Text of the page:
Membrane depolarization of isolated rat liver mitochondria attenuates permeability transition pore opening and oxidant production

Anna Aronis, Rita Komarnitsky, Shani Shilo, Oren Tirosh*

*Corresponding author for this work

Research output: Contribution to journalArticlepeer-review

31 Scopus citations

Abstract

It has been suggested that one key feature of mitochondrial permeability transition (PT) regulation is its control by the proton electrochemical gradient and that depolarization favors pore opening, swelling, and reactive oxygen species (ROS) production. Moreover, ROS have been suggested to facilitate the process of mitochondrial PT pore opening. The aim of this study was to show that collapsing the mitochondrial membrane potential with the mitochondrial uncoupler, carbonyl cyanide p-(trifluoromethoxy) phenylhydrazone (FCCP), at concentrations of up to 10 μM, does not induce mitochondrial swelling and, in fact, stabilizes mitochondria exposed to oxidant, protecting them from tert-butyl hydroperoxide (TBH)-induced high-amplitude swelling. FCCP decreased polyethylene glycol-induced mitochondrial contraction following exposure to TBH, indicating closing of the PT mega-channel. In the presence of the calcium uniporter inhibitor ruthenium red, FCCP induced PT due to suppression of calcium efflux. Under PT-favorable conditions, ROS production was evaluated in mitochondria following treatments with TBH, inorganic phosphate, or FCCP (with or without ruthenium red). FCCP alone and in combination with ruthenium red attenuated mitochondria-derived ROS production. FCCP also decreased the augmented ROS production induced by inorganic phosphate. It is concluded that mitochondrial depolarization protects and prevents high-amplitude swelling and PT-derived ROS production.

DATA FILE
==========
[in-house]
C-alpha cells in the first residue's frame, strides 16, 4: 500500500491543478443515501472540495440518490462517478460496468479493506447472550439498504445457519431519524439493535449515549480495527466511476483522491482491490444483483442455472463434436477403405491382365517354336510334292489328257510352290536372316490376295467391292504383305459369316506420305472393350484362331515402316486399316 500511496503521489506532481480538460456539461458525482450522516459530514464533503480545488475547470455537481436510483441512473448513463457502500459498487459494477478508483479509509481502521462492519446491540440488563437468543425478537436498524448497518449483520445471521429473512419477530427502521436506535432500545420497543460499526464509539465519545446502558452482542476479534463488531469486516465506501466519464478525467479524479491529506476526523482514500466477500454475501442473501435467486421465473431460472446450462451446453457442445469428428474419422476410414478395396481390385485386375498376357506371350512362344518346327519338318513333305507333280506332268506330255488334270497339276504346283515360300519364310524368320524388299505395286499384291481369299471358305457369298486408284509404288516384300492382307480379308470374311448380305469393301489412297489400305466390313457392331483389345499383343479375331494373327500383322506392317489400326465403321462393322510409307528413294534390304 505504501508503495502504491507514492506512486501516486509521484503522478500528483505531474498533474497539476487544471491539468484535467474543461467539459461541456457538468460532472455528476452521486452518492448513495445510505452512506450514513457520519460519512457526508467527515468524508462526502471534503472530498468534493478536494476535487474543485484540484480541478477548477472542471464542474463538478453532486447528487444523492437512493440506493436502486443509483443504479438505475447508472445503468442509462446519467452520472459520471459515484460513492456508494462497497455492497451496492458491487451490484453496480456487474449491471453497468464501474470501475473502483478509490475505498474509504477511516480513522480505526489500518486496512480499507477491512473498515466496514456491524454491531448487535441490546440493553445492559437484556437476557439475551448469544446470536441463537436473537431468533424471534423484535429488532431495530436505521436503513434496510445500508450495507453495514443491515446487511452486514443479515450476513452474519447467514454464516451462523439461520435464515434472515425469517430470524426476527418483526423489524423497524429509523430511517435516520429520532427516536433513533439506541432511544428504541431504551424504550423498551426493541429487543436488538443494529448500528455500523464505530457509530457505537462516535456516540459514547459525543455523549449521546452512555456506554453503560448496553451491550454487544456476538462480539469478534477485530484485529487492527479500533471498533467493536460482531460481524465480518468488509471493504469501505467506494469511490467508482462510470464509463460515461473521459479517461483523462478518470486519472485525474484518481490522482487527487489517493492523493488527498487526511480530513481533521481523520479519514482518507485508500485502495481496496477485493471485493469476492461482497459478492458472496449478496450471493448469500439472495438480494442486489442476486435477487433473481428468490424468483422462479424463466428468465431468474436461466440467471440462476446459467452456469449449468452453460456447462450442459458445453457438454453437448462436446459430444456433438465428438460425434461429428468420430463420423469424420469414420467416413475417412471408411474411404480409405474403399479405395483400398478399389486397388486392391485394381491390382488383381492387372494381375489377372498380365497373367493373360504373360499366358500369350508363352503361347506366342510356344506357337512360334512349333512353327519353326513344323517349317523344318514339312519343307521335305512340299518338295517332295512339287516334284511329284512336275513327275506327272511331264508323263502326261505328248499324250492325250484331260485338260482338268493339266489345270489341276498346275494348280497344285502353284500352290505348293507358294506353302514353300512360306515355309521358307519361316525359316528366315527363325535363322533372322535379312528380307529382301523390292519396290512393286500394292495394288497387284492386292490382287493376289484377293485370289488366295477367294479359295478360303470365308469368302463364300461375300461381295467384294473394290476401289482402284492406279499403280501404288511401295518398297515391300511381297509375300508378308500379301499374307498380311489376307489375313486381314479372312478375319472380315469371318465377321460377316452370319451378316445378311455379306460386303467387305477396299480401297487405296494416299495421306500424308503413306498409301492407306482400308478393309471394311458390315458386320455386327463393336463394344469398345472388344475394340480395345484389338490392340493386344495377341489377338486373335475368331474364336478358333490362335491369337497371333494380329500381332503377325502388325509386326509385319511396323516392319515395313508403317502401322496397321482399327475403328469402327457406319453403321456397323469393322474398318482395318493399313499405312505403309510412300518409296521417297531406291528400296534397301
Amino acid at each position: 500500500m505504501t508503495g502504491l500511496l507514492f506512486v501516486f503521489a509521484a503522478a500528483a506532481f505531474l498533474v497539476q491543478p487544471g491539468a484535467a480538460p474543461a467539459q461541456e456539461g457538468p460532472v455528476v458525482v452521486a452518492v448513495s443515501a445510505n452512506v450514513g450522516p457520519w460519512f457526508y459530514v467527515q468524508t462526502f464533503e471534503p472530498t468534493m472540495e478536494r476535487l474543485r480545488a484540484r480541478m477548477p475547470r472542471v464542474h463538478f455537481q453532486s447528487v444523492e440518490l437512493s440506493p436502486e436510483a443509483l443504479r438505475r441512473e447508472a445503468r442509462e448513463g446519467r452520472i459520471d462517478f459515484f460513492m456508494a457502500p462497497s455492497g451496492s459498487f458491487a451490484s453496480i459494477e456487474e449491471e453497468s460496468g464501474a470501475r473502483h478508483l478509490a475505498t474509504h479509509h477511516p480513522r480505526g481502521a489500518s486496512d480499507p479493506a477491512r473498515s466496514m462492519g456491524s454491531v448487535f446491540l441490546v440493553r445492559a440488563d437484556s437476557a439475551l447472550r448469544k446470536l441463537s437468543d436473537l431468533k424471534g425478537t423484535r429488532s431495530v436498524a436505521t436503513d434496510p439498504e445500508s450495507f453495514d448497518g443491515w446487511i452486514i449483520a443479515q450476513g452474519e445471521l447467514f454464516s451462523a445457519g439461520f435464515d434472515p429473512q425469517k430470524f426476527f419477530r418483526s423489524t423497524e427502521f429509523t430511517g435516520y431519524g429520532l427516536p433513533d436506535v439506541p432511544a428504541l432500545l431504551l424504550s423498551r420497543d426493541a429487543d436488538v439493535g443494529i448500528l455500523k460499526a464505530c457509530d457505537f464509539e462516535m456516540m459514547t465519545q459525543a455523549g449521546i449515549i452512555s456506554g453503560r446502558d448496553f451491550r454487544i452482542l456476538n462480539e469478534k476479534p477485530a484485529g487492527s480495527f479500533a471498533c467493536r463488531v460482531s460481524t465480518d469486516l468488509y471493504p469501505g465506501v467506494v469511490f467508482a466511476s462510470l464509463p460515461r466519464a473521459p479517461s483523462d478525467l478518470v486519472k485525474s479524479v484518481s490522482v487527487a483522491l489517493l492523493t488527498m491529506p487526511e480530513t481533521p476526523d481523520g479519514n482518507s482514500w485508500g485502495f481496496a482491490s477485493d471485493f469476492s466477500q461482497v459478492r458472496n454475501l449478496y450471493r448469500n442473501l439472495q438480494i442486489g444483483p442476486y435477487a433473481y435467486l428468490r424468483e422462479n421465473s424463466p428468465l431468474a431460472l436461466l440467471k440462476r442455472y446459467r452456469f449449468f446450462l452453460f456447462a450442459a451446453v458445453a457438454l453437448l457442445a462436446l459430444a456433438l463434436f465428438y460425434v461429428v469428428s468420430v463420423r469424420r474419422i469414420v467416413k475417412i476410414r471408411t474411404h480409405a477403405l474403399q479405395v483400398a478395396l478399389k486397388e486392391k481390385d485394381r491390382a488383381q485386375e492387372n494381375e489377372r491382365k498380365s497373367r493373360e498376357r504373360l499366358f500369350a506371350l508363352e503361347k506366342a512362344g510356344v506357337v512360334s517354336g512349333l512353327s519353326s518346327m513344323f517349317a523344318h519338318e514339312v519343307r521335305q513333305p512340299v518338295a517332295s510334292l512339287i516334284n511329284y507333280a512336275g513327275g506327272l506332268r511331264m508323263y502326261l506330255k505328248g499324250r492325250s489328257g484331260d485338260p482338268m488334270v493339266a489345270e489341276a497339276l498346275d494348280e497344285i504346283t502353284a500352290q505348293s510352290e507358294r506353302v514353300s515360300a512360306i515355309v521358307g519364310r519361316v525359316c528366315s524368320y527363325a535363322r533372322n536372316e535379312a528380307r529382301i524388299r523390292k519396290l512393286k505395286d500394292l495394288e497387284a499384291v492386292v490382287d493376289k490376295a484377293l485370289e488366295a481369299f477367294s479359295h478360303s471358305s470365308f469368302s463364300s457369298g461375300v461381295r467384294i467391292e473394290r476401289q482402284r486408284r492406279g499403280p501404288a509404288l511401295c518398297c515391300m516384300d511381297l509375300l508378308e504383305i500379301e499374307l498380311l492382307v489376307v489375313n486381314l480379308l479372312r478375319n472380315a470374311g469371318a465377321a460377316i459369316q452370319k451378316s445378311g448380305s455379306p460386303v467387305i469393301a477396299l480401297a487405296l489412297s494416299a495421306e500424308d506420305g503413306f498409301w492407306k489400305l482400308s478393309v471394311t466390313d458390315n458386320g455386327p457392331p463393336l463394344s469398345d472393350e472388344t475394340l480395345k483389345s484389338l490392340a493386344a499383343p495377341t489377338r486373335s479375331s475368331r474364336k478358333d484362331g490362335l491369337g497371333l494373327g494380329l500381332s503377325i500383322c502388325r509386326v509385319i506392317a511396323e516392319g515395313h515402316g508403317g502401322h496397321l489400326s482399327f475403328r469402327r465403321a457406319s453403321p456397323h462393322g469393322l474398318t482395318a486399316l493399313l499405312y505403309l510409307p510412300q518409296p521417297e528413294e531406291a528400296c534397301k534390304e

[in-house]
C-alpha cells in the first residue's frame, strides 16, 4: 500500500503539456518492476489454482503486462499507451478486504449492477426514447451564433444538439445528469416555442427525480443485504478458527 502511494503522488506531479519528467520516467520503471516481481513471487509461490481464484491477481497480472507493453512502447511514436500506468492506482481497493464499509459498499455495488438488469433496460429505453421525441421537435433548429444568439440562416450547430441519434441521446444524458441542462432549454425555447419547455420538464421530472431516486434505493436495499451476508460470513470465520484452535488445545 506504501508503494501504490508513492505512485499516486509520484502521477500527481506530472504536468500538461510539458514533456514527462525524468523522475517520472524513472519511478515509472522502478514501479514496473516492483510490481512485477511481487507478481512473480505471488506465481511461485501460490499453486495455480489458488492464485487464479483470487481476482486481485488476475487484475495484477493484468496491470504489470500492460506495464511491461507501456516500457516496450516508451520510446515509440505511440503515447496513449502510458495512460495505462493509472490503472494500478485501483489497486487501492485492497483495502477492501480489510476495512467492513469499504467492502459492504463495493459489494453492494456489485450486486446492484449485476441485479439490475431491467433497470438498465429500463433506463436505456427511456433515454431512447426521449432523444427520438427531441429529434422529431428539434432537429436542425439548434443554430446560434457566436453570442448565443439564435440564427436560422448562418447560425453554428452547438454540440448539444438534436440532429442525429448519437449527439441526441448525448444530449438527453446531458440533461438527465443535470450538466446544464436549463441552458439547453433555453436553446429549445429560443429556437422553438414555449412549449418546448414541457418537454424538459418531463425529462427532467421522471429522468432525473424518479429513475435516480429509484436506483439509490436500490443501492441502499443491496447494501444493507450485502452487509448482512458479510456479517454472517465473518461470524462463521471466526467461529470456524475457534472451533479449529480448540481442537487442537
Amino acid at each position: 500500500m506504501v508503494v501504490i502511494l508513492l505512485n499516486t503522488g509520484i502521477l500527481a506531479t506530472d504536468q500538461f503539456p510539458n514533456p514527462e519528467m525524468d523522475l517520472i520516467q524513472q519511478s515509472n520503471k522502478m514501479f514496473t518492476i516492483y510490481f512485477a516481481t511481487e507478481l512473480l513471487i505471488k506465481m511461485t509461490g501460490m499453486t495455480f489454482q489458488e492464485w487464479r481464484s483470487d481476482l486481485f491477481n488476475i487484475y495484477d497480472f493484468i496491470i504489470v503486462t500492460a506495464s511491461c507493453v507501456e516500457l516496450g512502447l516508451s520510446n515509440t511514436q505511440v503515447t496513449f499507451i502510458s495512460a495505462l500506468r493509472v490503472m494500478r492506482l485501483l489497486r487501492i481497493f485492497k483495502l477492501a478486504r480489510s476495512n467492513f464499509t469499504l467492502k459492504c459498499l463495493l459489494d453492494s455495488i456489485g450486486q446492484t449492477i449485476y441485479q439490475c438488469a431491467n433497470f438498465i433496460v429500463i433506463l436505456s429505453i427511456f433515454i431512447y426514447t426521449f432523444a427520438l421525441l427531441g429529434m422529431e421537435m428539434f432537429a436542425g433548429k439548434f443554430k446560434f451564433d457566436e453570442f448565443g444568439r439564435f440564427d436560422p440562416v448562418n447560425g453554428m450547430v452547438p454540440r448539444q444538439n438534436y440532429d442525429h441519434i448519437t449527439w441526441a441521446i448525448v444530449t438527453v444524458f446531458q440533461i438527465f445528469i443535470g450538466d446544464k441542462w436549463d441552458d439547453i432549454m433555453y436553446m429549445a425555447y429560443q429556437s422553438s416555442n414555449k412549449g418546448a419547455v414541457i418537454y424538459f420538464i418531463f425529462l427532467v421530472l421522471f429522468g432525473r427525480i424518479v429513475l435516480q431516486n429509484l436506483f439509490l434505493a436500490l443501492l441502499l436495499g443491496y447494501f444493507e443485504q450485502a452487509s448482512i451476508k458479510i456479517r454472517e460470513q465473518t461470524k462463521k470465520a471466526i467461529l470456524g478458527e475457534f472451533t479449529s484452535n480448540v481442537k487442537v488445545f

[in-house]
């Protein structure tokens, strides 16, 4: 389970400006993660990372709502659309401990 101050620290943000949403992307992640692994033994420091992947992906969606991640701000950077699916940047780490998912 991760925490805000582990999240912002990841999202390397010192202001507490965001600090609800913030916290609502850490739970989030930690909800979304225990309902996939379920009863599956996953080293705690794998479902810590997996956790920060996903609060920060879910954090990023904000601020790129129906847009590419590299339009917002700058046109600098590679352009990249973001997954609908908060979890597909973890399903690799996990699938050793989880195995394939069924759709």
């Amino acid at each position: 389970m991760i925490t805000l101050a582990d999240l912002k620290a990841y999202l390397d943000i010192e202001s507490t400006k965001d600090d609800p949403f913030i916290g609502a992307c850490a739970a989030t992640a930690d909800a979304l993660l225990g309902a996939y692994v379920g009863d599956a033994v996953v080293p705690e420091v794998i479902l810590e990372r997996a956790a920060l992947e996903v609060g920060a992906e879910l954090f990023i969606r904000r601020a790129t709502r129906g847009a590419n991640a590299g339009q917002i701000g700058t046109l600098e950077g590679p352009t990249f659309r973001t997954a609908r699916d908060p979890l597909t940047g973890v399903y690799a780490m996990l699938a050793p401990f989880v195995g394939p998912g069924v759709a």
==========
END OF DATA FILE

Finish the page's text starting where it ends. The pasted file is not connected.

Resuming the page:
Original languageAmerican English
Pages (from-to)647-654
Number of pages8
JournalAntioxidants and Redox Signaling
Volume4
Issue number4
DOIs
StatePublished - Aug 2002

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